Thursday 20 November 2014

The 6 Most Common Mistakes When Roasting Vegetables

Roasting vegetables seems easy enough, right? Just chop ‘em up, toss ‘em in some kind of fat, put ‘em on a sheet pan, and throw them in the oven.
Basically, yes—but there are some specific things you should keep in mind to get crispy-yet-tender veggies. We asked senior associate editor Alison Roman to enumerate the most common mistakes people make when throwing their winter vegetables in the oven—and to explain how to avoid them.
1. Cut Your Veggies Any Which Way
“Cut your veggies the same size so they’ll evenly cook,” Roman advises. When roasting starchy vegetables like potatoes or squash, dicing them into 1 1/2″–2″ pieces will make sure they don’t cook too quickly or too slowly (more on that later). But when possible, Roman likes to roast smaller vegetables whole. “Carrots are so pretty when roasted whole,” she says. “And stalks of broccoli are great just split lengthwise when they’re roasted.”
2. Grease ‘Em All Up the Same
When you’re finished cutting them, make sure to give your veggies a coat of oil—but don’t assume they all need the same amount. “Vegetables with porous flesh, like mushrooms and eggplant, need a little more oil than, say, root vegetables,” Roman says. As a rule, she likes to use two tablespoons of olive oil per sheet pan of veggies, but add a bit more if you’re including something that sucks up moisture. Just don’t use too much—you don’t want your vegetables to turn out greasy. “Your vegetables should be a just little shiny, and evenly coated,” she says. And, of course: Season, season, season.
3. Use Any Old Oven-Safe Thingamabob
Although you can use a baking dish to roast your veggies, Roman suggests that a sheet pan is your best bet. “Vegetables have a high water content,” she explains. “When they cook and that water evaporates, the higher, curved sides of a baking dish will cause your vegetables to steam more than if they were on a flat surface with shallow sides.” Basically, your veggies might come out a bit mushier than you intended if you use a baking dish. Do this at your own risk.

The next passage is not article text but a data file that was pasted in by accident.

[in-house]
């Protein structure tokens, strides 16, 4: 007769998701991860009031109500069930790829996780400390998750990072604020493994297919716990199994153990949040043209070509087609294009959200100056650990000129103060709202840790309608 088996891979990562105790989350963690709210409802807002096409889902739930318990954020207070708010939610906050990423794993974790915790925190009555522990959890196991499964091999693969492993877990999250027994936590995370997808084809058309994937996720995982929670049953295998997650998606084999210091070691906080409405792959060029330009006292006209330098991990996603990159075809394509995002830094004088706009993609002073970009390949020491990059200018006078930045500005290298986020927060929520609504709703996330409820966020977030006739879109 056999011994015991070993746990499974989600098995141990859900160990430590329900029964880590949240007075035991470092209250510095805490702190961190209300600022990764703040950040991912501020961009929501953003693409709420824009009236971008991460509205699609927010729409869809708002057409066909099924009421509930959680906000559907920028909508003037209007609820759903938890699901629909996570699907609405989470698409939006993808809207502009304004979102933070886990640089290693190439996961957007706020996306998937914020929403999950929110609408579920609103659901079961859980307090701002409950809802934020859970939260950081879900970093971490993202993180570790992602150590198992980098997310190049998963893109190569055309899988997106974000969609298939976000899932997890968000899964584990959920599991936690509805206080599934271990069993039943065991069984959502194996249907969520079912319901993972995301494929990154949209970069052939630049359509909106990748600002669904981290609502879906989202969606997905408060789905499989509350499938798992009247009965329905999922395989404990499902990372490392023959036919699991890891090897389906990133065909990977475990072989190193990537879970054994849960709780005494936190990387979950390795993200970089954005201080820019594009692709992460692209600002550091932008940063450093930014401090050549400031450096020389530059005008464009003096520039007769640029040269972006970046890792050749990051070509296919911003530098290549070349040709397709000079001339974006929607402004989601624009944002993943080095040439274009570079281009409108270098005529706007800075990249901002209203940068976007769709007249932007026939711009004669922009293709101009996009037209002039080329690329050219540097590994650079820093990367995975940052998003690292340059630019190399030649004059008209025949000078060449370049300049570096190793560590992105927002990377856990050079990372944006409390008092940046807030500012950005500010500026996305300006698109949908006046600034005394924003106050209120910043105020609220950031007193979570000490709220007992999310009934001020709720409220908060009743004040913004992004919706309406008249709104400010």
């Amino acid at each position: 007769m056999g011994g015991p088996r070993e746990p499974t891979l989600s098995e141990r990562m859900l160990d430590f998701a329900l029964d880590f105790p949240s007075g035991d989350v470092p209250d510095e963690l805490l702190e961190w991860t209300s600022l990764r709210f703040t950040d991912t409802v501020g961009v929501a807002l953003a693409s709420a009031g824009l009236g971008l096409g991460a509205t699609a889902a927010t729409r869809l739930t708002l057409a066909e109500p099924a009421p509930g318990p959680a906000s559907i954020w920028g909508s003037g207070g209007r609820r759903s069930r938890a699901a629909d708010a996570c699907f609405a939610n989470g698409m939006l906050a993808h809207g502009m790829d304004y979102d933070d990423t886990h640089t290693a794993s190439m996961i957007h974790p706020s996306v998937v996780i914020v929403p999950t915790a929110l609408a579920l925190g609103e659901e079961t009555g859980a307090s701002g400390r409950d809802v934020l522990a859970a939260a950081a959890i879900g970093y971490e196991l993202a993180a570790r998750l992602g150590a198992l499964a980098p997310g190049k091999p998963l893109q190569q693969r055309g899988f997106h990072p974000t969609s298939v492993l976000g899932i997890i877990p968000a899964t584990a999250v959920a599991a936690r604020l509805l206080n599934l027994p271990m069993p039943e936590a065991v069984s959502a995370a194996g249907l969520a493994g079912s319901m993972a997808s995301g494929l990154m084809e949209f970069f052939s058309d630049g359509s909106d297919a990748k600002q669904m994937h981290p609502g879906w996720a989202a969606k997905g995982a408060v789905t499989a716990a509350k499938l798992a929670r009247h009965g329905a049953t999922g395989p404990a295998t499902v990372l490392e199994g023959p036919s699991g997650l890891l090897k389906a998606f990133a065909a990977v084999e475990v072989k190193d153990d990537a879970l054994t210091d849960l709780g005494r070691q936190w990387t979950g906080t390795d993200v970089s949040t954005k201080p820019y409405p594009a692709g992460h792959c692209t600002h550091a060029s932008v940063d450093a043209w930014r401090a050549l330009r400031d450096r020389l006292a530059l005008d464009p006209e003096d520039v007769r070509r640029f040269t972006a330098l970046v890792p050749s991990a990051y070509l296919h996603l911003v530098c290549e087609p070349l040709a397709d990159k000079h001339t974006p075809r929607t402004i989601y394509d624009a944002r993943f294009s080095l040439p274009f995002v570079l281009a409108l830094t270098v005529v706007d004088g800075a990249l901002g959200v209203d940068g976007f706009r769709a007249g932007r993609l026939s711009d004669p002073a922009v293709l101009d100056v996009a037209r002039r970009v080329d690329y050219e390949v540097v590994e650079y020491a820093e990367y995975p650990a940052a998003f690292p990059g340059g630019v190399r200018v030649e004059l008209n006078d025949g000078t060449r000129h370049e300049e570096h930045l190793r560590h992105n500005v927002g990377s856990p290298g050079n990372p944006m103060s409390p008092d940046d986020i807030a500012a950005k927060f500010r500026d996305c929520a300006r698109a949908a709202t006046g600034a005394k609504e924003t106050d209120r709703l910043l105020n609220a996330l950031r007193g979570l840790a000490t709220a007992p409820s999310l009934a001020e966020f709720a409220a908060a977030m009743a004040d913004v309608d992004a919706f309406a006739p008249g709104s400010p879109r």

4. Crowd Your Pan
“Give your vegetables space!” Roman pleads. It’s the same deal as above: Your vegetables will give off steam while they cook, and they’ll turn out mushier if they’re all up in each other’s grills. Make sure there’s a little space between each piece, and they’ll brown and crisp up a lot better.
5. Low and Slow
It’s not a braise, y’all! “I roast my vegetables on a higher temperature, like 400–450 degrees,” Roman says. “That way, you get a nice caramelized and crispy outside, and a just-cooked-through inside.” But don’t go much lower than that. “If you roast them on too low a temperature, they won’t brown as nicely and get mushier.” If you’re into that kinda thing, go for it—but we’ll take crisp-caramelized veggies, thank you very much.
6. Leave Them Alone
To ensure even cooking and browning, you’ve gotta give your vegetables a nice toss while it’s in the oven. “You don’t want one side of your vegetables to be super dark, and the other sides to have no color,” Roman says. You should be roasting your vegetables for 35-45 minutes; give them one or two stirs throughout.

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